4 tested ways to eat a third less at your next meal

by | Jun 4, 2013 | Focus

Takeaway: To eat less at your next meal, eat mindfully, keep a food diary, ask yourself where you’re hungry, and take smaller portions.

Estimated Reading Time: 3 minutes, 11s.

According to dietician Gail Posner, when you don’t focus on what you eat, you will gain weight.1 This week is Focus Week on A Year of Productivity, where every article I write has to do with improving your focus. Just as being able to focus can help you with procrastination and multitasking, it can also help you lose weight and eat less.

Below are four ways you can use the power of focus to your advantage to eat better and lose weight.

1. Eat Mindfully

When you eat, you likely do something else at the same time, like watching TV, sitting in front of the computer, reading, or talking to people. The problem is, when you divide your focus between eating and other things, you lose track of how much you eat.

Mindful eating “lets your brain know that you will soon feel full and satisfied”, and “once this satisfaction registers upstairs, your urge to keep munching decreases”.2 Mindful eating essentially links your brain with your stomach, which makes your sense of fullness kick in quicker.

391671_7089So how exactly can you practice mindful eating? It’s simple. First, do your best to reduce the number of distractions around you that will dilute the attention you can give to what you are eating. Second, pay attention to your food – how it smells, tastes, and feels. This is naturally difficult to do all of the time, because you likely do not eat every meal alone, and because it can be hard to eliminate distractions. Practicing eating mindfully a few times a week, though, can greatly strengthen the link between your brain and stomach, and will make you eat better.3

2. Keep a diary of what you eat

According to the book RAPT, which inspired this article, people who keep a diary of the food they consume “usually eat up to a third less food than people who don’t”. When you think about it, that’s incredible.

When you keep track of what you eat, you:

  • Become aware if you are eating too much
  • Think more about eating foods that are bad for you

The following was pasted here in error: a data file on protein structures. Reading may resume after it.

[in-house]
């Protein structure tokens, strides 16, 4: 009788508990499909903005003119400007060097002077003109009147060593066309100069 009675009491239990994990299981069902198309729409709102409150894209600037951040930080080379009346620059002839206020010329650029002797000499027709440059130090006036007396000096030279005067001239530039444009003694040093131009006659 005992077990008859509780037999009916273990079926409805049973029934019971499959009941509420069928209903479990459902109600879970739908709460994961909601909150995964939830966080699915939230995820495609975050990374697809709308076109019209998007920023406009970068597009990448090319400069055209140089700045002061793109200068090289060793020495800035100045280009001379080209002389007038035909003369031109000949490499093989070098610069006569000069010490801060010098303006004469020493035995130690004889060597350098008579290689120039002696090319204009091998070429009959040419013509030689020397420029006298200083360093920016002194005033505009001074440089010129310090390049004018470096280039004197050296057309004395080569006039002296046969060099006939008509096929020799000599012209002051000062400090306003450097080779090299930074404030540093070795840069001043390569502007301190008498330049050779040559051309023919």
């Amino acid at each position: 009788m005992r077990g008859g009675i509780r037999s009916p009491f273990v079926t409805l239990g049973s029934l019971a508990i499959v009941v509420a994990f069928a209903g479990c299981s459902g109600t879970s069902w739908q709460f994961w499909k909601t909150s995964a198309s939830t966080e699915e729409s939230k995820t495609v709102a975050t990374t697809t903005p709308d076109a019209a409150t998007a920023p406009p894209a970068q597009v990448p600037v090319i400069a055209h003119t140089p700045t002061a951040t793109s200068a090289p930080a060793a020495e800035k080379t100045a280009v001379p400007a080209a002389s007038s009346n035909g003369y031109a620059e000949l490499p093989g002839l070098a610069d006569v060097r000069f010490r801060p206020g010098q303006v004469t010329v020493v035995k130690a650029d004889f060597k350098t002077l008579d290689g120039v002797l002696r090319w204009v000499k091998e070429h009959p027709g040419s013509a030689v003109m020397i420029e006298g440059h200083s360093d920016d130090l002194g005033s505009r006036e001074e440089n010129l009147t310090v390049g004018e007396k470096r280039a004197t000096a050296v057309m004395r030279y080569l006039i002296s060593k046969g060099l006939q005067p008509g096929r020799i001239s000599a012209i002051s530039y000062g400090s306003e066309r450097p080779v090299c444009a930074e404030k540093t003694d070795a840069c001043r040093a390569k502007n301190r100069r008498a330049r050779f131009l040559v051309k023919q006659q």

• Notice trends of unhealthy eating (like during certain time periods, or at certain parts of the week)

There are some great online and mobile food diary apps, like MyNetDiary (which my girlfriend loves), and LiveStrong’s The Daily Plate, which I used for a couple of years and loved. These days, I prefer a good old fashioned pen and paper.

3. Ask yourself where you’re hungry

This method fits well with my idea of self-honesty, where being honest with yourself is a big key to becoming more productive.

The next time you’re hungry, physically point to where on your body you’re hungry. According to Posner:4

  • If you point to your head, you’re upset about something. In this case it might be a good idea to take a step back from what you’re about to eat and find another outlet to relieve your stress.
  • If you point to your mouth, you just want to taste something exciting. Ask yourself: are you eating enough exciting foods already? Should you be mixing up what you eat more to make food more enjoyable to you?
  • If you point to your stomach, you’re actually hungry.
The best part of writing this article was looking up some great pictures of food.

The best part of writing this article was looking up some great pictures of food.

4. Take smaller portions

In one widely-cited study, participants were given two week-old nasty, stale popcorn, either in a medium-sized or large-sized bucket. Participants who ate out of the larger bucket ate 33.6% more popcorn than people who were given the smaller bucket, even though nearly all of them said the size of the bucket wouldn’t affect how much they ate.5

Eating mindfully would naturally help you with a situation like this, but so would changing the size of your proverbial “bucket” at home. When you don’t load your plate up with so much food, you take more time to think about whether you actually want another portion.


Eating better and eating less starts with focus. When you’re surrounded by distractions when you eat, you will devote much less attention to what you’re eating, and you will eat more. Eating mindfully, keeping a food diary, asking yourself where you’re hungry when you want a snack, and taking smaller portions are all great ways to use focus to eat less and lose weight.

This post is a part of Focus Week. To see a listing of the other articles I’ve posted this week, click here!

  1. Source: RAPT, pages 174-185 

  2. Source: RAPT, page 175 

  3. Another great resource on mindful eating is the book Savor. I read the book about a year ago, and it’s a terrific resource if you want to dive deeper into the world of mindful eating. 

  4. Source: RAPT, page 174 

  5. Source: http://foodpsychology.cornell.edu/research/summary-popcorn.html 

Written by Chris Bailey

Chris Bailey has written hundreds of articles on the subject of productivity and is the author of three books: How to Calm Your Mind, Hyperfocus, and The Productivity Project. His books have been published in more than 40 languages. Chris writes about productivity on this site and speaks to organizations around the globe on how they can become more productive without hating the process.

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